Travellers are drawn to Japan’s sightseeing spots: Tokyo, Kyoto and Osaka. Yet there’s much more to the country. Stepping off the tourist trail in rural Nara reveals a warmth that goes deeper than fire rituals and the blaze of autumn leaves.

Arriving at Shigisan was like being plucked from real life and dropped into a fairy tale. Stone lanterns flickered in the evening air, lighting pathways leading up into the mountain. A dark silence settled, broken only by the last few chirps from nestled birds before settling into a night of slumber. I was staying in Gyokuzoin, a shukubō (temple lodging). In years gone by, such accommodation would have been reserved for pilgrims, but today shukubō have opened their doors to any visitor who wishes to embark upon a spiritual retreat, giving them the opportunity to join practices usually reserved for monks: praying, copying religious scripture and meditation.

The check-in process was smooth and as the soothing, peaceful setting washed over me, I immediately felt at ease. All rooms at Gyokuzoin are the same: simple, tatami-matted spaces decorated sparsely but deliberately with a futon and buckwheat pillow, as if to encourage a shedding unnecessary modern excesses. Here I could approach a contemplative state.

After taking time to relax, I tucked into a dinner of shojin ryori, traditional Buddhist vegan cuisine that this evening featured tofu steamed in kombu (seaweed) broth and tempura mountain vegetables. Delicious and wholesome, dinner was as nourishing for the body as the rest of the stay was for the soul. Afterwards, in preparation for my 5am start (and to tackle said futon and buckwheat pillow), I soaked in the onsen-style bath, let any stresses of the day wash away and, for the first time in my life, felt excited for my 4.45am alarm.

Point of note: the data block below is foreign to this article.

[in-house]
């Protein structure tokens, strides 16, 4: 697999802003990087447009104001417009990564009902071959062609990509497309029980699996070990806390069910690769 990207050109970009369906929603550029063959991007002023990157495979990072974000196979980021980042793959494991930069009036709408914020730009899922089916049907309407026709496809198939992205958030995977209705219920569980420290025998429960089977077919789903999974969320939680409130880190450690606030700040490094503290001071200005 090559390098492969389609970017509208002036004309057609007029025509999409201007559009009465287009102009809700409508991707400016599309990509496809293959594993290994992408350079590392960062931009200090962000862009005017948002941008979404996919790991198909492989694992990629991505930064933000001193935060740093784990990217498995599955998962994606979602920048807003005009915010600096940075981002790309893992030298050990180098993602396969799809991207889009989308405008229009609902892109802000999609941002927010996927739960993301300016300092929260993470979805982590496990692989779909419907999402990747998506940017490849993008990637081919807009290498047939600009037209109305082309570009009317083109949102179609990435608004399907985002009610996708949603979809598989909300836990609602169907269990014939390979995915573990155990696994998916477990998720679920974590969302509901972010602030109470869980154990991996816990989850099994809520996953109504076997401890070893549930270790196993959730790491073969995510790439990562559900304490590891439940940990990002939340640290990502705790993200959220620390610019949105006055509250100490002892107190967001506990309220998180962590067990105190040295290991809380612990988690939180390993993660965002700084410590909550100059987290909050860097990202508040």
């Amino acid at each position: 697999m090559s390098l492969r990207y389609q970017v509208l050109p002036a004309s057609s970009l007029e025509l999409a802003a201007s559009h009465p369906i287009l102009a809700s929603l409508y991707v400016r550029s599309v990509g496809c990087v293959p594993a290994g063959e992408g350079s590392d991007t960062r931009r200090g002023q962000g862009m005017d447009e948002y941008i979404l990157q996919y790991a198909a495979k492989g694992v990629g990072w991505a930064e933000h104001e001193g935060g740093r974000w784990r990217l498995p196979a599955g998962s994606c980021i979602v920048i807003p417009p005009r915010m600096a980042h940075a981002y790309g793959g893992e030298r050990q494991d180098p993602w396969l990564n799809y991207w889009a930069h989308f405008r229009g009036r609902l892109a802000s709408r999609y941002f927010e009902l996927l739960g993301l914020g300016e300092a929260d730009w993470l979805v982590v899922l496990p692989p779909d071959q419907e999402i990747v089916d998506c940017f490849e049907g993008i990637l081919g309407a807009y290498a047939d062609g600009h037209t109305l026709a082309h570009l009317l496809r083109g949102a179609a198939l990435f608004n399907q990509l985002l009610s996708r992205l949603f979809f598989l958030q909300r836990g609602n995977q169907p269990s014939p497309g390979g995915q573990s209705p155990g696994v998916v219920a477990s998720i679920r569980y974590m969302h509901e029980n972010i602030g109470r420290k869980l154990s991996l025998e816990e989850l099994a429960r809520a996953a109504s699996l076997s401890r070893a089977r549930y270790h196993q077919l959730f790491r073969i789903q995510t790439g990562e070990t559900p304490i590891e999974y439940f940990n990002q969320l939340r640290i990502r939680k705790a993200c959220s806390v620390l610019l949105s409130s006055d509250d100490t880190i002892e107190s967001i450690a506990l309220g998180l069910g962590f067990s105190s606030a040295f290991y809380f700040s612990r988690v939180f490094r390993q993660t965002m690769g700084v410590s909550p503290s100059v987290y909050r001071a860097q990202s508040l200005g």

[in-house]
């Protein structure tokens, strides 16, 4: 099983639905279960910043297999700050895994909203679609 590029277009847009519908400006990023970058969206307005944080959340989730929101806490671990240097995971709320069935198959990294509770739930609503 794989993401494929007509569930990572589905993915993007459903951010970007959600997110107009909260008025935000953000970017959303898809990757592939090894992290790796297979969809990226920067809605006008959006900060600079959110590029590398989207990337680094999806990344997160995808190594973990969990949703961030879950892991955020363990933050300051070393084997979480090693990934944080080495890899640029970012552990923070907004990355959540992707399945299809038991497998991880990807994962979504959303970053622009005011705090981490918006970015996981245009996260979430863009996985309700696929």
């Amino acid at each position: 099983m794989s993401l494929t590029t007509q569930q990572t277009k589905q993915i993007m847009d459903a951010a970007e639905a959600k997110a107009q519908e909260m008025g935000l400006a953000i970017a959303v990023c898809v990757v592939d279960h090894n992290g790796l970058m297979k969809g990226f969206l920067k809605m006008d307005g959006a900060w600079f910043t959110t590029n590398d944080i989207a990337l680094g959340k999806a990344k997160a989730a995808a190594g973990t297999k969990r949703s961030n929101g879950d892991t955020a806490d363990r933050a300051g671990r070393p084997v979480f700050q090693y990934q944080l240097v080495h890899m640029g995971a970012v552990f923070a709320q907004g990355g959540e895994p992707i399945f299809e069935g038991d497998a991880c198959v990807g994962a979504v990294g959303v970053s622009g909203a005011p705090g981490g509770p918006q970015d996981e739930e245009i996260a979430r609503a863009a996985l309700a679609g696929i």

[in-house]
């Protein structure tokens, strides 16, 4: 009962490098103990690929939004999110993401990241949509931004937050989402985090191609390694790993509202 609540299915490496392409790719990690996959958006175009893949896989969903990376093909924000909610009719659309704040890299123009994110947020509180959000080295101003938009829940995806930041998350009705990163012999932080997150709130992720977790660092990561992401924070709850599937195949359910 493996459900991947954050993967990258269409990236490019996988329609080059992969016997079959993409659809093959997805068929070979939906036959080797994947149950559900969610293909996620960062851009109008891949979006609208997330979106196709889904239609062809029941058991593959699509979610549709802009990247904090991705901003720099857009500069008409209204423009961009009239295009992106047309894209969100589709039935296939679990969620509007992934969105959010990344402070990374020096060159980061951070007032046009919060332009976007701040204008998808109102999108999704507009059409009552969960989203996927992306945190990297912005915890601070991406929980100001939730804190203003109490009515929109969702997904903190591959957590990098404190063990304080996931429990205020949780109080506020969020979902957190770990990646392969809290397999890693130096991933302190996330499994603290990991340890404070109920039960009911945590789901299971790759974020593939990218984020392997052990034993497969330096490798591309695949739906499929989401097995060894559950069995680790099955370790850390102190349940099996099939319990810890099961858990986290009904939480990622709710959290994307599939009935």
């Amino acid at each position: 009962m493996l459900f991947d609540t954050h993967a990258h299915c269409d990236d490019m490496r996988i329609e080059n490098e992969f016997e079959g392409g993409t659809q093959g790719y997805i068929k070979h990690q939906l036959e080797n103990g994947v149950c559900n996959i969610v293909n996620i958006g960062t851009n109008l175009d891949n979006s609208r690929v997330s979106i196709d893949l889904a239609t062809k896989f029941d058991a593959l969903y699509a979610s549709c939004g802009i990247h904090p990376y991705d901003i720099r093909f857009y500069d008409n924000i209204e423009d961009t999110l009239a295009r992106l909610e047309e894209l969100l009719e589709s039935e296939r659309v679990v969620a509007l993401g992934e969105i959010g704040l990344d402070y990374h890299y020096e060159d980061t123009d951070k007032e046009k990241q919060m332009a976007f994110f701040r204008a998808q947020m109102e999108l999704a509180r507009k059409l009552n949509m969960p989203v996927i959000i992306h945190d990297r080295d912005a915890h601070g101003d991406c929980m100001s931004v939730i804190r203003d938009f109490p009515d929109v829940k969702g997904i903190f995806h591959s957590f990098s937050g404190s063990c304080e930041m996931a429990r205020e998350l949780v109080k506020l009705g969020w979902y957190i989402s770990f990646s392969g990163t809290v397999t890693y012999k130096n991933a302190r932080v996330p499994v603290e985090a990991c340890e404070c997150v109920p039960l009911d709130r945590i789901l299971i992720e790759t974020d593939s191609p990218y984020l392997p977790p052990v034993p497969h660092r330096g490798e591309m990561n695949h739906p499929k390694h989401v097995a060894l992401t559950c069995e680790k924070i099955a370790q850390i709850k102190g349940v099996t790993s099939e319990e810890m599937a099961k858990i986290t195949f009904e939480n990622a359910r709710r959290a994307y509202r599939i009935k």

It was still dark when I woke. Stone lanterns shone as, somewhere in the black, leaves rustled in the wind. I pulled on a few layers to fend off the 5am chills and set off for the experience I’d been waiting for: the goma fire ceremony. Walking along illuminated pathways, the air was still and cold, but the warm glow from the lanterns somehow seemed to warm the body.

The head of the temple was waiting when I arrived at the hall, beckoning me (and two other temple guests) inside, motioning for us to take a seat on the floor. The room was beautiful. Ornate iron lanterns hung from the ceiling and a stone hearth decorated with glistening gold candlesticks was in the middle of the wooden room. We entered, the sutra chanting began, reverberating against the wooden walls of the tiny room, the stillness outside enhancing every second. Incense, dried herbs and wishes, written on cedar goma sticks, representing human desires and thus the root of our worldly suffering, were fed to the fire producing gloriously sweet-smelling smoke that filled the room, floating between the flickering lanterns above. Embers shot out as smoke rose, dancing to the chanting of the monks and the beating of the drum. It was transformative. A feeling of fascination and contentment washed over me and I basked in it. The flames died down and the chants became softer. The temperature of the room dropped while the morning air drifted back inside, the warmth of the fire immediately noticeable now that it was gone.